According to his player profile and scouting report at Perfect Game, Alford hits from an open stance with a short, aggressive swing that generates plus raw bat speed, and the article also added an interesting nugget from mid-May about his signability:

“Perfect Game was told this week by a cross checker from a National League team that Alford is ‘back on the market’ amidst talk that the person who issued the ‘no interest in professional baseball at this time’ statement wasn’t authorized to do so and that Alford is now telling scouts he is open to discussions.”

Tucker Donahue, RHP (4th round, 145th overall) — Stetson University (Florida)

Outside of nine starts in his junior year, Tucker Donahue, a 6-foot-1, 195-pound pitcher, came out of the bullpen in his entire playing career with Stetson University. The right-hander went 2-1 with a 5.20 ERA in 28 relief appearances this season for the Hatters, with 27 strikeouts and 19 walks in 27 2/3 innings.The 22-year-old college senior from Coral Springs, Fla. has a fastball that has been clocked up to 97 mph.

Donahue, who lists himself as a pitcher for the Toronto Blue Jays in his Twitter bio, is surely an easy sign by the Blue Jays, one that will likely be for below the recommended slot amount of $308,700 in an effort to save cash to sign other, higher-profile picks like Alford and 50th overall selection Matt Smoral.

Brad Delatte, LHP (5th round, 175th overall) — Nicholls State University (Louisiana)

A 6-foot, 175-pound relief pitcher out of Baton Rouge, La., Brad Delatte is another pick that the Blue Jays will look to save some slot money on to apply to other selections. With a recommended slot amount of $231,100 and as another college senior, the Jays should certainly be able to do that.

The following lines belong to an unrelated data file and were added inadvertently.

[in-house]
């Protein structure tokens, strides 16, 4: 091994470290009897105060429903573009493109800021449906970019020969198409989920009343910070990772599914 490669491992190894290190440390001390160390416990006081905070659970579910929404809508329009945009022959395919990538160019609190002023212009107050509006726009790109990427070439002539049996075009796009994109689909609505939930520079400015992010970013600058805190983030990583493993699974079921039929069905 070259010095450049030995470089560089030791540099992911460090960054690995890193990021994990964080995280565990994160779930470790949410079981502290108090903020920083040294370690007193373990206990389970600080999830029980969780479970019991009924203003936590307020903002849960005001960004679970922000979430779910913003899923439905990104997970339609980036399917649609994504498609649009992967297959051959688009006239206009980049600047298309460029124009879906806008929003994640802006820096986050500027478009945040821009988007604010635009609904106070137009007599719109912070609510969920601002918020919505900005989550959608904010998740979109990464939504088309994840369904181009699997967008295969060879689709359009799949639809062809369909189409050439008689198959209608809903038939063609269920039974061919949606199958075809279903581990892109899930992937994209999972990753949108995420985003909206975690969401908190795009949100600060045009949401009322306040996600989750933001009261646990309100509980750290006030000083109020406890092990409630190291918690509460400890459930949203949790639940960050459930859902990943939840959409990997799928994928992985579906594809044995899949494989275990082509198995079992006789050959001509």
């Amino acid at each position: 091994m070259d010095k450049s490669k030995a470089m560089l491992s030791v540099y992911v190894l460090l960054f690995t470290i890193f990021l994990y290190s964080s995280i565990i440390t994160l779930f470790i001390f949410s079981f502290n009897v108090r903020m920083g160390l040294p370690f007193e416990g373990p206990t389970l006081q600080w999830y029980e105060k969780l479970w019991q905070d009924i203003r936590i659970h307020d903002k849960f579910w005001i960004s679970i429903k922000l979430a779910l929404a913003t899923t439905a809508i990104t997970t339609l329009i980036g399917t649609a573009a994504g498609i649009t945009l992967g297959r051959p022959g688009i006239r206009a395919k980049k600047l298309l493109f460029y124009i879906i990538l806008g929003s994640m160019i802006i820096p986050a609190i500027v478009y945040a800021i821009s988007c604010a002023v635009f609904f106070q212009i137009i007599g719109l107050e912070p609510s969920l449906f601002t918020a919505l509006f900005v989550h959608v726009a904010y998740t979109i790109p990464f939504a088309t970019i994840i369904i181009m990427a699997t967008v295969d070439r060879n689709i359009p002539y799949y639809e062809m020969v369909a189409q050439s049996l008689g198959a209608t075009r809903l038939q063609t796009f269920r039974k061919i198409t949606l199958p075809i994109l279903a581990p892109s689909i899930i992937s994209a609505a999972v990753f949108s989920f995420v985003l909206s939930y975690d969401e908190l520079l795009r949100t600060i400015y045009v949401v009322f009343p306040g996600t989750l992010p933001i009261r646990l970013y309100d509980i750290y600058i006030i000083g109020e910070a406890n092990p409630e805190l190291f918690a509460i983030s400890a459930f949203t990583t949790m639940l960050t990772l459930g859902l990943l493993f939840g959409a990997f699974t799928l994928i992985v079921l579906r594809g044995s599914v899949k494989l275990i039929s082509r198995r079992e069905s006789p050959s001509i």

In 31 appearances (all in relief) for the Nicholls State University Colonels this season, Delatte went 0-2 with a 2.86 ERA in 34 2/3 innings. He allowed 24 hits, issued 18 walks and racked up 35 strikeouts while limiting opposing hitters to a .198 average, second best among Colonel relievers. The 22-year-old also had a stint with the Thunder Bay Border Cats of the Northwoods League in 2010, where he went 1-1 with a 2.43 ERA, 30 strikeouts and 28 walks  in 40 2/3 innings.

Eric Phillips, 3B (6th round, 205th overall) — Georgia Southern (Georgia)

Right-handed hitter Eric Phillips, a standout with Georgia Southern University, seems like a more honest/appropriate pick by the Blue Jays in this spot, which has a recommended slot amount of $173,200. This past season, the third baseman appeared in a team-high 60 games, hitting .391 (best among starters) with a .459 on-base percentage and .563 slugging percentage.